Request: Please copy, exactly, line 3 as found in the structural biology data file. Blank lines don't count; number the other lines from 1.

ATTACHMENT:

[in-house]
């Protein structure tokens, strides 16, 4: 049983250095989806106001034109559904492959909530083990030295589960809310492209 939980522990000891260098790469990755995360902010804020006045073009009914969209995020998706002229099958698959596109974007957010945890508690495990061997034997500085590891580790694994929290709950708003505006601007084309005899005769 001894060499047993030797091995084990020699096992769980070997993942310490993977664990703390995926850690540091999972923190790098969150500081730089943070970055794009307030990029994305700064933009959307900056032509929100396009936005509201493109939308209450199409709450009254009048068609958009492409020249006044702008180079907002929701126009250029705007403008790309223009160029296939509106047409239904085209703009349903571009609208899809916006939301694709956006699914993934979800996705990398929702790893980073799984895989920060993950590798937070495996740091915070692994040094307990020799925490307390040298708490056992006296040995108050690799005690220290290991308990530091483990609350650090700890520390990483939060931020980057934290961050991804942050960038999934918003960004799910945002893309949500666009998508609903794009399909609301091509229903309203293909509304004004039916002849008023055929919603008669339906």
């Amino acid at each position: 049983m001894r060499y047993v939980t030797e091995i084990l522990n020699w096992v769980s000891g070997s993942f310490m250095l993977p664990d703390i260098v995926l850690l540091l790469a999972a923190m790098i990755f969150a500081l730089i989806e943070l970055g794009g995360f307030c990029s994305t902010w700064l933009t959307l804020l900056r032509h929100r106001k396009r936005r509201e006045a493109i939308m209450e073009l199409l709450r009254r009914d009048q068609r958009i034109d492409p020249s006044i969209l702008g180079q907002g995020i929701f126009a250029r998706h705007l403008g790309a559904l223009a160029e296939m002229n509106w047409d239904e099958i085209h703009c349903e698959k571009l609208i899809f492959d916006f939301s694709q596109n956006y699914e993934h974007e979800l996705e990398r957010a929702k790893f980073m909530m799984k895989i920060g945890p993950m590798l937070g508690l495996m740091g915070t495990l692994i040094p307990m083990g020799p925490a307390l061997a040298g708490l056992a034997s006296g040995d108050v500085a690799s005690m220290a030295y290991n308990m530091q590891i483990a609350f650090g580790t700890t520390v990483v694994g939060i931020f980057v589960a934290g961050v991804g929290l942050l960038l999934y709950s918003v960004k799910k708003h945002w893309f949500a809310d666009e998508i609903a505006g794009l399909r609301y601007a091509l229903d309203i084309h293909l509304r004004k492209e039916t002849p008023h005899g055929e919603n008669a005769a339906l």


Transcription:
């Amino acid at each position: 049983m001894r060499y047993v939980t030797e091995i084990l522990n020699w096992v769980s000891g070997s993942f310490m250095l993977p664990d703390i260098v995926l850690l540091l790469a999972a923190m790098i990755f969150a500081l730089i989806e943070l970055g794009g995360f307030c990029s994305t902010w700064l933009t959307l804020l900056r032509h929100r106001k396009r936005r509201e006045a493109i939308m209450e073009l199409l709450r009254r009914d009048q068609r958009i034109d492409p020249s006044i969209l702008g180079q907002g995020i929701f126009a250029r998706h705007l403008g790309a559904l223009a160029e296939m002229n509106w047409d239904e099958i085209h703009c349903e698959k571009l609208i899809f492959d916006f939301s694709q596109n956006y699914e993934h974007e979800l996705e990398r957010a929702k790893f980073m909530m799984k895989i920060g945890p993950m590798l937070g508690l495996m740091g915070t495990l692994i040094p307990m083990g020799p925490a307390l061997a040298g708490l056992a034997s006296g040995d108050v500085a690799s005690m220290a030295y290991n308990m530091q590891i483990a609350f650090g580790t700890t520390v990483v694994g939060i931020f980057v589960a934290g961050v991804g929290l942050l960038l999934y709950s918003v960004k799910k708003h945002w893309f949500a809310d666009e998508i609903a505006g794009l399909r609301y601007a091509l229903d309203i084309h293909l509304r004004k492209e039916t002849p008023h005899g055929e919603n008669a005769a339906l």